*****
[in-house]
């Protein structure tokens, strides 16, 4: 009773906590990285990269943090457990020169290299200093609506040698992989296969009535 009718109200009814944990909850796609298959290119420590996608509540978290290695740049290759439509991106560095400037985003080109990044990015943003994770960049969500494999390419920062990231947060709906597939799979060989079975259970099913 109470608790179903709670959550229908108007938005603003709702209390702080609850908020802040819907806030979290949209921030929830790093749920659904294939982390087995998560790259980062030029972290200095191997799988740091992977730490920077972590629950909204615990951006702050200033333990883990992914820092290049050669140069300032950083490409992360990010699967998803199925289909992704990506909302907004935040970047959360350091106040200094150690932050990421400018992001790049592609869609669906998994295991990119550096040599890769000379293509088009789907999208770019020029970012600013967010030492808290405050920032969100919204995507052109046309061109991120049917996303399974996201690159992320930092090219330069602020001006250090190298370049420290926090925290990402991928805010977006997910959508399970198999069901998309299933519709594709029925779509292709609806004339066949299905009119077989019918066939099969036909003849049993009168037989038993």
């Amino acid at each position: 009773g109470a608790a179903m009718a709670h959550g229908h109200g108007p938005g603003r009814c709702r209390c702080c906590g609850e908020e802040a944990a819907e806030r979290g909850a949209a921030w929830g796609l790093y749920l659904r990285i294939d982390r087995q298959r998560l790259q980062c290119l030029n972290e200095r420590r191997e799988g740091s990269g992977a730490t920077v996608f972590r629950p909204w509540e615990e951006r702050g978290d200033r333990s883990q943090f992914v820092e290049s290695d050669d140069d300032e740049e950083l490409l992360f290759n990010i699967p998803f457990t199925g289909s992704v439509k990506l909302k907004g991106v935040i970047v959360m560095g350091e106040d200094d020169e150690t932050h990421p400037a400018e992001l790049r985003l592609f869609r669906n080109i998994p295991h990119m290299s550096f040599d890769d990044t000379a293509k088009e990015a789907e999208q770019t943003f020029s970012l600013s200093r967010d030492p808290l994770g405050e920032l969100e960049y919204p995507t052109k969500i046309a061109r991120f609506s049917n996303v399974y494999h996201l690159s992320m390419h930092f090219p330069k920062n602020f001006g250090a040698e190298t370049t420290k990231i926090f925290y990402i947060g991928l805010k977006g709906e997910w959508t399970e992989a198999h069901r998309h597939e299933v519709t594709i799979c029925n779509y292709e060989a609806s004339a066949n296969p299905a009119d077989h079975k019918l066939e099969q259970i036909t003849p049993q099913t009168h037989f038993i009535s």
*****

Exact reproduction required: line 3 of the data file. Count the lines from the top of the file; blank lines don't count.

């Amino acid at each position: 009773g109470a608790a179903m009718a709670h959550g229908h109200g108007p938005g603003r009814c709702r209390c702080c906590g609850e908020e802040a944990a819907e806030r979290g909850a949209a921030w929830g796609l790093y749920l659904r990285i294939d982390r087995q298959r998560l790259q980062c290119l030029n972290e200095r420590r191997e799988g740091s990269g992977a730490t920077v996608f972590r629950p909204w509540e615990e951006r702050g978290d200033r333990s883990q943090f992914v820092e290049s290695d050669d140069d300032e740049e950083l490409l992360f290759n990010i699967p998803f457990t199925g289909s992704v439509k990506l909302k907004g991106v935040i970047v959360m560095g350091e106040d200094d020169e150690t932050h990421p400037a400018e992001l790049r985003l592609f869609r669906n080109i998994p295991h990119m290299s550096f040599d890769d990044t000379a293509k088009e990015a789907e999208q770019t943003f020029s970012l600013s200093r967010d030492p808290l994770g405050e920032l969100e960049y919204p995507t052109k969500i046309a061109r991120f609506s049917n996303v399974y494999h996201l690159s992320m390419h930092f090219p330069k920062n602020f001006g250090a040698e190298t370049t420290k990231i926090f925290y990402i947060g991928l805010k977006g709906e997910w959508t399970e992989a198999h069901r998309h597939e299933v519709t594709i799979c029925n779509y292709e060989a609806s004339a066949n296969p299905a009119d077989h079975k019918l066939e099969q259970i036909t003849p049993q099913t009168h037989f038993i009535s």